Get full access to Outside Learn, our online education hub featuring in-depth fitness and nutrition courses and more than 2,000 instructional videos when you sign up for Outside+.
Next time you’re scrolling through Instagram stories and see a celebrity posting a selfie in a fitness studio, you might notice the telltale signs that it was taken in a Pilates studio. And there are plenty of good reasons why so many A-listers have fallen for this exercise method: It’s a quick and effective full-body workout that can sculpt and strengthen your muscles.
“The thing that draws people to Pilates is that it’s a really healthy, symmetrical, alignment-based way of performing resistance training,” says owner of New York City–based Real Pilates Alycea Ungaro, PT, who’s worked with a long list of stars, including Madonna, Christy Turlington, Uma Thurman, Kyra Sedgwick, Miley Cyrus, Claire Danes and Molly Sims. “Because the Pilates apparatus and system are so targeted on alignment and symmetry, there’s this high focus on correct form. And so you can work out as hard as you like or as gentle as you need, without risk or fear of injury.
Ungaro explains that so many A-listers are drawn to Pilates not only because it’s enjoyable but also because it’s basically workout multitasking — you’re getting your strength training, resistance and stretching all done in one session.
“If you’re a celebrity working on a movie set, there’s just not a lot of time,” Ungaro explains. “So if you can do an exercise that multitasks for you, that you can do a couple times a week and check all the boxes, then it’s a really efficient use of fitness.
Pilates offers more dynamic movement because of what the springs require of your muscles, Ungaro says.
“You lift up a dumbbell and then you lower it. The resistance is on the up. But when you’re pushing a spring and then you release it, you can’t just let go. You have to let it go really slowly,” she explains. “So you’re getting that concentric and eccentric movement with every single rep. I feel like you’re always getting double the workout in each and every exercise as opposed to just one-way training.
Another reason it’s so effective is because in a classical Pilates class, you literally never stop moving.
“The setup is choreographed and you just flow all the way through,” Ungaro says.
In a classical class, you’ll likely perform the same exercises in each class over and over again, with adjustments to the spring load or more reps for progressive resistance training.
The same is true of a contemporary Pilates class, where teachers tend to work in a modern exercise vibe. The difference is that you might just perform all the exercises on the reformer (as opposed to using additional pieces of equipment) and that the workout may be different each time you visit the studio.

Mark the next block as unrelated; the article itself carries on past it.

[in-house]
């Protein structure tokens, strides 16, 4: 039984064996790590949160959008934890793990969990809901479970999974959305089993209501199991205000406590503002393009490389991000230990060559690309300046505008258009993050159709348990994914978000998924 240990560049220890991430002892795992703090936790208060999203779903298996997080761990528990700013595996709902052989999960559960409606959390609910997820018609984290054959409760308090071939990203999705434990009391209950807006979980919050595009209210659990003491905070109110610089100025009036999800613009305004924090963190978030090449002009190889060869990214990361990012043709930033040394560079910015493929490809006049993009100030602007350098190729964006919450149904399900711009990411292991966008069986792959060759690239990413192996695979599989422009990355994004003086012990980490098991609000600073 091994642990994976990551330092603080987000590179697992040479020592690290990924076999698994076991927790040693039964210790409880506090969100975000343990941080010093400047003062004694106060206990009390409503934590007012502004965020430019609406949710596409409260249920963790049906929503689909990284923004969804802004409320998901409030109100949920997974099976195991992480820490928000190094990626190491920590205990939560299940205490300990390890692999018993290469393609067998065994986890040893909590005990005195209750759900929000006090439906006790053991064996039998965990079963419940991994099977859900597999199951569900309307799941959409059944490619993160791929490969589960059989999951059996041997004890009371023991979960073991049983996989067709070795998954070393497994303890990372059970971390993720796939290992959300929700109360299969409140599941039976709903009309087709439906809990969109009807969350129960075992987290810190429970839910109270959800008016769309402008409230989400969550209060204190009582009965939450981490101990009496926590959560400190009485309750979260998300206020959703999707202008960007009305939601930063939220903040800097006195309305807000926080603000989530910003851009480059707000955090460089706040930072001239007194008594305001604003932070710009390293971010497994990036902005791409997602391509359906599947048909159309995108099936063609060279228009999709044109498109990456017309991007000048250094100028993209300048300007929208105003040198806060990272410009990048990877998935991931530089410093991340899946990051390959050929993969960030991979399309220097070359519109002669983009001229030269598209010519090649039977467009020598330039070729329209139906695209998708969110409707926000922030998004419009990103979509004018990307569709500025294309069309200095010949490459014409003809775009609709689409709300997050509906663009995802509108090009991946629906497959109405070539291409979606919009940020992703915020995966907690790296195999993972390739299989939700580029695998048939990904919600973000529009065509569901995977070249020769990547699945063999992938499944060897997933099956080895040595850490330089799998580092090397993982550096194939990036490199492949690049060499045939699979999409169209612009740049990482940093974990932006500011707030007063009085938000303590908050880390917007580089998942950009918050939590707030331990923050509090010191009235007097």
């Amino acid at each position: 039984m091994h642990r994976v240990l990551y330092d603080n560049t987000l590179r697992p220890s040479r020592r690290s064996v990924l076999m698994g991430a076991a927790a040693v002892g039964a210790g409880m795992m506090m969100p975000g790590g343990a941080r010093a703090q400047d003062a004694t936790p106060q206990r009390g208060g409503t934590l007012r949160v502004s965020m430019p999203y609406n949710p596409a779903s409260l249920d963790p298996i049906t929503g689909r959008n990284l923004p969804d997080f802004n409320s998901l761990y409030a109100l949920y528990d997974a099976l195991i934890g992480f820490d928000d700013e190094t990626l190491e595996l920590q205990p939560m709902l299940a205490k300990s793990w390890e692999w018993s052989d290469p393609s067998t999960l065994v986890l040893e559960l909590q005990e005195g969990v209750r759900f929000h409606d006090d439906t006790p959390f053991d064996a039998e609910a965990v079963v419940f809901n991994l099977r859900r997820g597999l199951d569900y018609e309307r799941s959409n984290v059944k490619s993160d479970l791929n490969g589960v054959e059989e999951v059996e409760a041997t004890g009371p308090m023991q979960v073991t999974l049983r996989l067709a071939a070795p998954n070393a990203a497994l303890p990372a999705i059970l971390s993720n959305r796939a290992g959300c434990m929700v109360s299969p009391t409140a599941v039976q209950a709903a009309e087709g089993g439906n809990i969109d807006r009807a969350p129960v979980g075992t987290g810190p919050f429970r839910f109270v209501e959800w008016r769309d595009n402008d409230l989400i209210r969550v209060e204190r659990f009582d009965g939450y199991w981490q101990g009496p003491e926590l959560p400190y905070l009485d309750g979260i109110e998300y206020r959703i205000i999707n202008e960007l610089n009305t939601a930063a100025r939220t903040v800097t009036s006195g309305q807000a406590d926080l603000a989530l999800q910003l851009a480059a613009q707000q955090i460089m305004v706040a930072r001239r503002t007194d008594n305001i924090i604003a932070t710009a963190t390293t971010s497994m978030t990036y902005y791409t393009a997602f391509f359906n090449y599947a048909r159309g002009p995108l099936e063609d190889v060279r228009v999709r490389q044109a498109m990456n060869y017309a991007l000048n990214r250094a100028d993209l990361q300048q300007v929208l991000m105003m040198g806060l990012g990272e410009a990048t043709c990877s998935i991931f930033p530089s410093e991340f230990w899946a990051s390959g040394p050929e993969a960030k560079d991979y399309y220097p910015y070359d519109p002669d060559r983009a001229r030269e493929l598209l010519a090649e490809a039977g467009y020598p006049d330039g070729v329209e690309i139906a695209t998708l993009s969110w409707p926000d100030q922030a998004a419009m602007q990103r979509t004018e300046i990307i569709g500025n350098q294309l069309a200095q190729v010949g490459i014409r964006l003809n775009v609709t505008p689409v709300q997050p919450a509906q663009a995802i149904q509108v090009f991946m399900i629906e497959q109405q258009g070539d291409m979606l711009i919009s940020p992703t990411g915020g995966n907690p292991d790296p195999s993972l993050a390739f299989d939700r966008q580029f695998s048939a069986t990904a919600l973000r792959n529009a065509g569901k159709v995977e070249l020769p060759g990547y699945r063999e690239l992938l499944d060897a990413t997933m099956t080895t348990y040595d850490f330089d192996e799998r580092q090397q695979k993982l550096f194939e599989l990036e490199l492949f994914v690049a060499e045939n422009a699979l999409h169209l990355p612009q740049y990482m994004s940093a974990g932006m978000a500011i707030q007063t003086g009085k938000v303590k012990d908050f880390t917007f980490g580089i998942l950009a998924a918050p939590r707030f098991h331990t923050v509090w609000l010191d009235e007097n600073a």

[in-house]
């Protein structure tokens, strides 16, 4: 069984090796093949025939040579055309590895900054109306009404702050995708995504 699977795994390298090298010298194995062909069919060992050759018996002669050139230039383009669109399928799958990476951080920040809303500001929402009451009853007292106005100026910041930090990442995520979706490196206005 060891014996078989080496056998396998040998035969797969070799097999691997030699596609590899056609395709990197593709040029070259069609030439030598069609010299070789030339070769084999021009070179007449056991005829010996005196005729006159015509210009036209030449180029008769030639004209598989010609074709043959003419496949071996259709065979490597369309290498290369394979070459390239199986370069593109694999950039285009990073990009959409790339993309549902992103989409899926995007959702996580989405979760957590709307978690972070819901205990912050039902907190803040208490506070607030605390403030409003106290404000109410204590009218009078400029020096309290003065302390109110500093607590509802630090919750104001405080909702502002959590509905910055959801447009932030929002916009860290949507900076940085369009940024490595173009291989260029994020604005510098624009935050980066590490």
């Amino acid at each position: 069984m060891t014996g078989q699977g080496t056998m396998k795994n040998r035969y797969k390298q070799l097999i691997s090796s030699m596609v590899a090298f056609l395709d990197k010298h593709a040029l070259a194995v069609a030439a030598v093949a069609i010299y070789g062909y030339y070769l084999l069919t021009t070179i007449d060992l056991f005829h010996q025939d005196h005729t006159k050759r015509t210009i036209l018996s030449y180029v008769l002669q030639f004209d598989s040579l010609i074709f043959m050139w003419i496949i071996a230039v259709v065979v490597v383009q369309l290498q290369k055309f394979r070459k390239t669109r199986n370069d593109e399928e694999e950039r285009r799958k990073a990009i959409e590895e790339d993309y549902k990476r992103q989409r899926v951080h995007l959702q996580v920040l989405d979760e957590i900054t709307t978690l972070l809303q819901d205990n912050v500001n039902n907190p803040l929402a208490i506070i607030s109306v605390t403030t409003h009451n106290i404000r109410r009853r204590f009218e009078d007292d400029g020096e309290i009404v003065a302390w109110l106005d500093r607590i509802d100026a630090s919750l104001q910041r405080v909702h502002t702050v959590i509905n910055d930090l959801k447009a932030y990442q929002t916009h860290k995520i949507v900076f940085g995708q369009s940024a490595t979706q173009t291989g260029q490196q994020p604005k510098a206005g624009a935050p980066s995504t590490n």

As with many things in life, a blended approach to Pilates often yields the most comprehensive results.
Take WundaBar Pilates, for instance. This studio’s blend of contemporary and classical work came as a result of CEO and founder Amy Jordan’s own complaint that most Pilates classes were either too cerebral and quiet or far too intense for her liking. So she invented WundaBar Pilates to be a healthy medium between those two extremes.
“Every movement we do is using your entire body,” says Jordan, who describes her classes as being extremely efficient and cardio-intense because clients use the chair, the reformer, the jump board and the ballet bar.
Her celebrity clients include Vanessa Hudgens, Ashley Tisdale, Colin Farrell, Kristin Cavallari and Emma Roberts, but her non-celeb clients keep coming back for more, too.
“It speaks to the results of how quickly you can make a change when you’ve got this crazy busy life and schedule,” she says. “It’s also a place where when you’re coming, you feel better. You don’t feel beat up. When you leave, you feel stronger. You feel empowered.
If you’re thinking of adding Pilates to your routine, Jordan says to give yourself grace when you first begin. It might be harder than you think. You also should expect to use smaller muscles. She has seen a cyclist improve his speed after he learned how to use his abs to power his legs. For lifters, it can help you build stability and prevent injury by zeroing in on smaller muscles.
Regardless of which studio you go to, instructors should offer progressions so students can adjust the exercise based on what they feel they can handle. For instance, you might be lying on the reformer and have the option of extending one leg out and keeping one leg close to your body, the easier choice, or extending both of your legs out at an angle for more of a challenge.
And if you’re looking into Pilates because you’re recovering from an injury, you’re in luck.
“Pilates is so deeply steeped in anatomy and breath and alignment,” Jordan says. “No matter what it is that you are recovering from, if you’re in proper alignment with breath support, you’re going to be safe and effective with your movement.
Besides the numerous physical benefits, Pilates also offers a welcome mental health boost.
“I legitimately believe movement heals,” says Jordan, who credits Pilates with helping her get through a cancer diagnosis and treatment. “It really is a transformative experience. You’re going to feel better after one session.